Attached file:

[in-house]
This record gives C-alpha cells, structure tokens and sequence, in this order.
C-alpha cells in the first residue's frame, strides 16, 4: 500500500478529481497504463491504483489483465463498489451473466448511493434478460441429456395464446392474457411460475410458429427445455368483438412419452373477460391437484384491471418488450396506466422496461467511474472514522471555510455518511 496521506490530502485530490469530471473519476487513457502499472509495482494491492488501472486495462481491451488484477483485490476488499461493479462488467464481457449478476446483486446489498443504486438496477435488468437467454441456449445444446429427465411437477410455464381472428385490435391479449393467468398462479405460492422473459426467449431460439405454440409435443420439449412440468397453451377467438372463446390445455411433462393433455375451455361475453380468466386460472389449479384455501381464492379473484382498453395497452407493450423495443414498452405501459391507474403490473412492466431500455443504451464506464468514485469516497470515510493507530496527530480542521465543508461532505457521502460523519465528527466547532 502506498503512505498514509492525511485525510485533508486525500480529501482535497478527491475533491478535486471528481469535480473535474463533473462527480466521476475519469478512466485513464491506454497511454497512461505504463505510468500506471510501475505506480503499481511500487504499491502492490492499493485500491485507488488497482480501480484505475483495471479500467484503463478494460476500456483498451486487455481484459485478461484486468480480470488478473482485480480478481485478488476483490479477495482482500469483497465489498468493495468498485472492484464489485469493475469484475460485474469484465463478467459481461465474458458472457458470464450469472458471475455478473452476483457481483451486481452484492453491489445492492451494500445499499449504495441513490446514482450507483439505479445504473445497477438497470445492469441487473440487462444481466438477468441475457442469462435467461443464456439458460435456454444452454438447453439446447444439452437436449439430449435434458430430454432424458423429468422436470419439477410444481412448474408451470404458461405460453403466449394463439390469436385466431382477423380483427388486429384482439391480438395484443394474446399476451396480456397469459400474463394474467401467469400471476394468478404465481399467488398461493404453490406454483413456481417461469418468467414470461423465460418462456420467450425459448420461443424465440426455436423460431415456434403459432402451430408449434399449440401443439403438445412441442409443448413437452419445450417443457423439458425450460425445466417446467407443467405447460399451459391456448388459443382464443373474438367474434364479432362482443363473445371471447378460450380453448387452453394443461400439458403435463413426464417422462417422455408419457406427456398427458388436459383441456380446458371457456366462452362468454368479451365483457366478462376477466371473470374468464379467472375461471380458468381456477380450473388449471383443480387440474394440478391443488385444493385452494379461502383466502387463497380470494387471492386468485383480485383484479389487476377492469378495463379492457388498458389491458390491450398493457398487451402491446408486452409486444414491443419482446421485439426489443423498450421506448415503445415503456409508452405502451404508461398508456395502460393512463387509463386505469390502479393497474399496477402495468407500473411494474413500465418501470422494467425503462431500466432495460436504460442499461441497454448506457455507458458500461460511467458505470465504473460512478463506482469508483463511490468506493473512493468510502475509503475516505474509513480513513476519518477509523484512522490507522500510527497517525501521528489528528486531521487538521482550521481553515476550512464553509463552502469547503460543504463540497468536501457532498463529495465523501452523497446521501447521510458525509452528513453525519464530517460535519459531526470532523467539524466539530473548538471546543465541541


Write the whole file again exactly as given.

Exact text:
[in-house]
This record gives C-alpha cells, structure tokens and sequence, in this order.
C-alpha cells in the first residue's frame, strides 16, 4: 500500500478529481497504463491504483489483465463498489451473466448511493434478460441429456395464446392474457411460475410458429427445455368483438412419452373477460391437484384491471418488450396506466422496461467511474472514522471555510455518511 496521506490530502485530490469530471473519476487513457502499472509495482494491492488501472486495462481491451488484477483485490476488499461493479462488467464481457449478476446483486446489498443504486438496477435488468437467454441456449445444446429427465411437477410455464381472428385490435391479449393467468398462479405460492422473459426467449431460439405454440409435443420439449412440468397453451377467438372463446390445455411433462393433455375451455361475453380468466386460472389449479384455501381464492379473484382498453395497452407493450423495443414498452405501459391507474403490473412492466431500455443504451464506464468514485469516497470515510493507530496527530480542521465543508461532505457521502460523519465528527466547532 502506498503512505498514509492525511485525510485533508486525500480529501482535497478527491475533491478535486471528481469535480473535474463533473462527480466521476475519469478512466485513464491506454497511454497512461505504463505510468500506471510501475505506480503499481511500487504499491502492490492499493485500491485507488488497482480501480484505475483495471479500467484503463478494460476500456483498451486487455481484459485478461484486468480480470488478473482485480480478481485478488476483490479477495482482500469483497465489498468493495468498485472492484464489485469493475469484475460485474469484465463478467459481461465474458458472457458470464450469472458471475455478473452476483457481483451486481452484492453491489445492492451494500445499499449504495441513490446514482450507483439505479445504473445497477438497470445492469441487473440487462444481466438477468441475457442469462435467461443464456439458460435456454444452454438447453439446447444439452437436449439430449435434458430430454432424458423429468422436470419439477410444481412448474408451470404458461405460453403466449394463439390469436385466431382477423380483427388486429384482439391480438395484443394474446399476451396480456397469459400474463394474467401467469400471476394468478404465481399467488398461493404453490406454483413456481417461469418468467414470461423465460418462456420467450425459448420461443424465440426455436423460431415456434403459432402451430408449434399449440401443439403438445412441442409443448413437452419445450417443457423439458425450460425445466417446467407443467405447460399451459391456448388459443382464443373474438367474434364479432362482443363473445371471447378460450380453448387452453394443461400439458403435463413426464417422462417422455408419457406427456398427458388436459383441456380446458371457456366462452362468454368479451365483457366478462376477466371473470374468464379467472375461471380458468381456477380450473388449471383443480387440474394440478391443488385444493385452494379461502383466502387463497380470494387471492386468485383480485383484479389487476377492469378495463379492457388498458389491458390491450398493457398487451402491446408486452409486444414491443419482446421485439426489443423498450421506448415503445415503456409508452405502451404508461398508456395502460393512463387509463386505469390502479393497474399496477402495468407500473411494474413500465418501470422494467425503462431500466432495460436504460442499461441497454448506457455507458458500461460511467458505470465504473460512478463506482469508483463511490468506493473512493468510502475509503475516505474509513480513513476519518477509523484512522490507522500510527497517525501521528489528528486531521487538521482550521481553515476550512464553509463552502469547503460543504463540497468536501457532498463529495465523501452523497446521501447521510458525509452528513453525519464530517460535519459531526470532523467539524466539530473548538471546543465541541